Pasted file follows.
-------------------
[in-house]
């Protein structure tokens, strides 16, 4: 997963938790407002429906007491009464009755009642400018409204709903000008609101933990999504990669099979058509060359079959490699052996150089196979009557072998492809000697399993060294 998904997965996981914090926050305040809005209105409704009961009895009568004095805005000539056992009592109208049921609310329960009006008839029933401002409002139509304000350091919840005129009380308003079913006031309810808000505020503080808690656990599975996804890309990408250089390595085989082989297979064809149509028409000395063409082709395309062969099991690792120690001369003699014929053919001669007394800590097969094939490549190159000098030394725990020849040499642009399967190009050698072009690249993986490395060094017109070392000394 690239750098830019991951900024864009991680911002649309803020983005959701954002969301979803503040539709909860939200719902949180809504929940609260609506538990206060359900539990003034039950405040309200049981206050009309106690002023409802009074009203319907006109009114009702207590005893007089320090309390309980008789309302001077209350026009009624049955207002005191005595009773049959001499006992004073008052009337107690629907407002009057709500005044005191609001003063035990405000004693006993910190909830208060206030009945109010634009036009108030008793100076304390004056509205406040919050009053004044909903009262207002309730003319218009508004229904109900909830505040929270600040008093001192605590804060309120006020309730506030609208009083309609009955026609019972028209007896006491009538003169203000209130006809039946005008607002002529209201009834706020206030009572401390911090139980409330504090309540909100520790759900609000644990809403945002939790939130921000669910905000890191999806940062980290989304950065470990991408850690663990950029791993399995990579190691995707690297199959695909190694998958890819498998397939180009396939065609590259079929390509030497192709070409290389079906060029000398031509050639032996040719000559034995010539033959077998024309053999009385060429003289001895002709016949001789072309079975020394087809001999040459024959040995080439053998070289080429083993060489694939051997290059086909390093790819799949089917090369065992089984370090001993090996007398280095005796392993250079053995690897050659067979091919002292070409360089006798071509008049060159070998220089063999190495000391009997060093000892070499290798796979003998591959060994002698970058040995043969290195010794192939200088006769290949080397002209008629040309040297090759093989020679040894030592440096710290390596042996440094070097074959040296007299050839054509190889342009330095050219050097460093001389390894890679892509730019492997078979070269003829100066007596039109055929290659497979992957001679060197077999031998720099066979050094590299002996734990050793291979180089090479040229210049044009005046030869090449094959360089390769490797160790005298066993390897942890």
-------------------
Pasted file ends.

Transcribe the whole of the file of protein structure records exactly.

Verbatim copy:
[in-house]
């Protein structure tokens, strides 16, 4: 997963938790407002429906007491009464009755009642400018409204709903000008609101933990999504990669099979058509060359079959490699052996150089196979009557072998492809000697399993060294 998904997965996981914090926050305040809005209105409704009961009895009568004095805005000539056992009592109208049921609310329960009006008839029933401002409002139509304000350091919840005129009380308003079913006031309810808000505020503080808690656990599975996804890309990408250089390595085989082989297979064809149509028409000395063409082709395309062969099991690792120690001369003699014929053919001669007394800590097969094939490549190159000098030394725990020849040499642009399967190009050698072009690249993986490395060094017109070392000394 690239750098830019991951900024864009991680911002649309803020983005959701954002969301979803503040539709909860939200719902949180809504929940609260609506538990206060359900539990003034039950405040309200049981206050009309106690002023409802009074009203319907006109009114009702207590005893007089320090309390309980008789309302001077209350026009009624049955207002005191005595009773049959001499006992004073008052009337107690629907407002009057709500005044005191609001003063035990405000004693006993910190909830208060206030009945109010634009036009108030008793100076304390004056509205406040919050009053004044909903009262207002309730003319218009508004229904109900909830505040929270600040008093001192605590804060309120006020309730506030609208009083309609009955026609019972028209007896006491009538003169203000209130006809039946005008607002002529209201009834706020206030009572401390911090139980409330504090309540909100520790759900609000644990809403945002939790939130921000669910905000890191999806940062980290989304950065470990991408850690663990950029791993399995990579190691995707690297199959695909190694998958890819498998397939180009396939065609590259079929390509030497192709070409290389079906060029000398031509050639032996040719000559034995010539033959077998024309053999009385060429003289001895002709016949001789072309079975020394087809001999040459024959040995080439053998070289080429083993060489694939051997290059086909390093790819799949089917090369065992089984370090001993090996007398280095005796392993250079053995690897050659067979091919002292070409360089006798071509008049060159070998220089063999190495000391009997060093000892070499290798796979003998591959060994002698970058040995043969290195010794192939200088006769290949080397002209008629040309040297090759093989020679040894030592440096710290390596042996440094070097074959040296007299050839054509190889342009330095050219050097460093001389390894890679892509730019492997078979070269003829100066007596039109055929290659497979992957001679060197077999031998720099066979050094590299002996734990050793291979180089090479040229210049044009005046030869090449094959360089390769490797160790005298066993390897942890």